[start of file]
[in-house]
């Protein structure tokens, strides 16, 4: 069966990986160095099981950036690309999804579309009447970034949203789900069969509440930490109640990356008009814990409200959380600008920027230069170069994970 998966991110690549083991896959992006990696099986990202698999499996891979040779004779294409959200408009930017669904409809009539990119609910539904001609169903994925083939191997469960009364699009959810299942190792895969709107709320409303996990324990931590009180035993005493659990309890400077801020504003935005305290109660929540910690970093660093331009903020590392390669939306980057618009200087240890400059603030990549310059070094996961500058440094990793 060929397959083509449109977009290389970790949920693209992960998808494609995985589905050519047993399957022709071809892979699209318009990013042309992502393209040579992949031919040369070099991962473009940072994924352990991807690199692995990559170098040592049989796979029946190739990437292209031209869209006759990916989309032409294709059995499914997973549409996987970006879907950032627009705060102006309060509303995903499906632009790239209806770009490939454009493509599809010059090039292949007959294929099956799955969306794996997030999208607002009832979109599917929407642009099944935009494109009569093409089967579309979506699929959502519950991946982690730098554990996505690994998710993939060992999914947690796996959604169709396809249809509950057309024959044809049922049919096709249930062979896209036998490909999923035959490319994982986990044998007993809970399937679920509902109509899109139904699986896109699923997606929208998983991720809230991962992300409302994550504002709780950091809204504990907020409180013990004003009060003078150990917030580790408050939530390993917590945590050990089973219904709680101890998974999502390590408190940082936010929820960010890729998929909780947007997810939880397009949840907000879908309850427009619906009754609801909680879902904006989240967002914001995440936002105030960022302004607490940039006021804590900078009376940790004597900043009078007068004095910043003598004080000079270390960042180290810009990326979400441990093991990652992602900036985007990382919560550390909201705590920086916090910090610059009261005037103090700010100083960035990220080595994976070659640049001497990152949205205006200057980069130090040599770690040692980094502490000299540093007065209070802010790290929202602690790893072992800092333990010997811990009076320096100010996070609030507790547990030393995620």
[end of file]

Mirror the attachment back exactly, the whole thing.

[in-house]
């Protein structure tokens, strides 16, 4: 069966990986160095099981950036690309999804579309009447970034949203789900069969509440930490109640990356008009814990409200959380600008920027230069170069994970 998966991110690549083991896959992006990696099986990202698999499996891979040779004779294409959200408009930017669904409809009539990119609910539904001609169903994925083939191997469960009364699009959810299942190792895969709107709320409303996990324990931590009180035993005493659990309890400077801020504003935005305290109660929540910690970093660093331009903020590392390669939306980057618009200087240890400059603030990549310059070094996961500058440094990793 060929397959083509449109977009290389970790949920693209992960998808494609995985589905050519047993399957022709071809892979699209318009990013042309992502393209040579992949031919040369070099991962473009940072994924352990991807690199692995990559170098040592049989796979029946190739990437292209031209869209006759990916989309032409294709059995499914997973549409996987970006879907950032627009705060102006309060509303995903499906632009790239209806770009490939454009493509599809010059090039292949007959294929099956799955969306794996997030999208607002009832979109599917929407642009099944935009494109009569093409089967579309979506699929959502519950991946982690730098554990996505690994998710993939060992999914947690796996959604169709396809249809509950057309024959044809049922049919096709249930062979896209036998490909999923035959490319994982986990044998007993809970399937679920509902109509899109139904699986896109699923997606929208998983991720809230991962992300409302994550504002709780950091809204504990907020409180013990004003009060003078150990917030580790408050939530390993917590945590050990089973219904709680101890998974999502390590408190940082936010929820960010890729998929909780947007997810939880397009949840907000879908309850427009619906009754609801909680879902904006989240967002914001995440936002105030960022302004607490940039006021804590900078009376940790004597900043009078007068004095910043003598004080000079270390960042180290810009990326979400441990093991990652992602900036985007990382919560550390909201705590920086916090910090610059009261005037103090700010100083960035990220080595994976070659640049001497990152949205205006200057980069130090040599770690040692980094502490000299540093007065209070802010790290929202602690790893072992800092333990010997811990009076320096100010996070609030507790547990030393995620």